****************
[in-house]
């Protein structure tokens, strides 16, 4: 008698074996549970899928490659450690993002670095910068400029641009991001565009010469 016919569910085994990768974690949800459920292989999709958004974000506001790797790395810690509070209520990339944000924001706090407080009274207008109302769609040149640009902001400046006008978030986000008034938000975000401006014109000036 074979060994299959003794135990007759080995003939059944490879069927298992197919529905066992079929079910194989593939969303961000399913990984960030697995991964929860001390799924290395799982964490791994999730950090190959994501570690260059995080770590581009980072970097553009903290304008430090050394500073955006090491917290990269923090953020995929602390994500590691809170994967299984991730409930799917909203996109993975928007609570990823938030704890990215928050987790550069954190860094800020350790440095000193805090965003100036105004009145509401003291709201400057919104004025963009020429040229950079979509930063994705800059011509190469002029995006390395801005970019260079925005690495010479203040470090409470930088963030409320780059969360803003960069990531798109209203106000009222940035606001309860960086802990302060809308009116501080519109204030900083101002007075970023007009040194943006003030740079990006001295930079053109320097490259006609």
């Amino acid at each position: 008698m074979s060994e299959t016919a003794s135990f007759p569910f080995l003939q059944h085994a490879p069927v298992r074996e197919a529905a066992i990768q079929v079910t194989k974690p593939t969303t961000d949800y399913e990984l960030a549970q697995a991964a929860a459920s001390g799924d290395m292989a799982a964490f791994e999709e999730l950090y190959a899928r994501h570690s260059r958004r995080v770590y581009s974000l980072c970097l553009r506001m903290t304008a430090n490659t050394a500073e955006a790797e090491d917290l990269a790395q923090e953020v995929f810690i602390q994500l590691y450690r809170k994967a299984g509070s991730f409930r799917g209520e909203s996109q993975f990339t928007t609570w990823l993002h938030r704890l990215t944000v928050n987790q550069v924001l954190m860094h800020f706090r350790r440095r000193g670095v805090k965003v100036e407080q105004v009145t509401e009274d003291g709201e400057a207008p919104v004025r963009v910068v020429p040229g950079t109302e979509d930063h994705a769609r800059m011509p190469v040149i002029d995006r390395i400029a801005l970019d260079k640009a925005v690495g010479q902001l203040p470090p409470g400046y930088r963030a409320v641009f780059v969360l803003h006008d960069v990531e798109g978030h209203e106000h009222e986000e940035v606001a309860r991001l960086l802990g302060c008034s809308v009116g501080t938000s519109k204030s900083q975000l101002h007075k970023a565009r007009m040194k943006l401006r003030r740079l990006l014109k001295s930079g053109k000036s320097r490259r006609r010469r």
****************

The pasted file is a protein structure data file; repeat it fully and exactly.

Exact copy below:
[in-house]
């Protein structure tokens, strides 16, 4: 008698074996549970899928490659450690993002670095910068400029641009991001565009010469 016919569910085994990768974690949800459920292989999709958004974000506001790797790395810690509070209520990339944000924001706090407080009274207008109302769609040149640009902001400046006008978030986000008034938000975000401006014109000036 074979060994299959003794135990007759080995003939059944490879069927298992197919529905066992079929079910194989593939969303961000399913990984960030697995991964929860001390799924290395799982964490791994999730950090190959994501570690260059995080770590581009980072970097553009903290304008430090050394500073955006090491917290990269923090953020995929602390994500590691809170994967299984991730409930799917909203996109993975928007609570990823938030704890990215928050987790550069954190860094800020350790440095000193805090965003100036105004009145509401003291709201400057919104004025963009020429040229950079979509930063994705800059011509190469002029995006390395801005970019260079925005690495010479203040470090409470930088963030409320780059969360803003960069990531798109209203106000009222940035606001309860960086802990302060809308009116501080519109204030900083101002007075970023007009040194943006003030740079990006001295930079053109320097490259006609």
């Amino acid at each position: 008698m074979s060994e299959t016919a003794s135990f007759p569910f080995l003939q059944h085994a490879p069927v298992r074996e197919a529905a066992i990768q079929v079910t194989k974690p593939t969303t961000d949800y399913e990984l960030a549970q697995a991964a929860a459920s001390g799924d290395m292989a799982a964490f791994e999709e999730l950090y190959a899928r994501h570690s260059r958004r995080v770590y581009s974000l980072c970097l553009r506001m903290t304008a430090n490659t050394a500073e955006a790797e090491d917290l990269a790395q923090e953020v995929f810690i602390q994500l590691y450690r809170k994967a299984g509070s991730f409930r799917g209520e909203s996109q993975f990339t928007t609570w990823l993002h938030r704890l990215t944000v928050n987790q550069v924001l954190m860094h800020f706090r350790r440095r000193g670095v805090k965003v100036e407080q105004v009145t509401e009274d003291g709201e400057a207008p919104v004025r963009v910068v020429p040229g950079t109302e979509d930063h994705a769609r800059m011509p190469v040149i002029d995006r390395i400029a801005l970019d260079k640009a925005v690495g010479q902001l203040p470090p409470g400046y930088r963030a409320v641009f780059v969360l803003h006008d960069v990531e798109g978030h209203e106000h009222e986000e940035v606001a309860r991001l960086l802990g302060c008034s809308v009116g501080t938000s519109k204030s900083q975000l101002h007075k970023a565009r007009m040194k943006l401006r003030r740079l990006l014109k001295s930079g053109k000036s320097r490259r006609r010469r």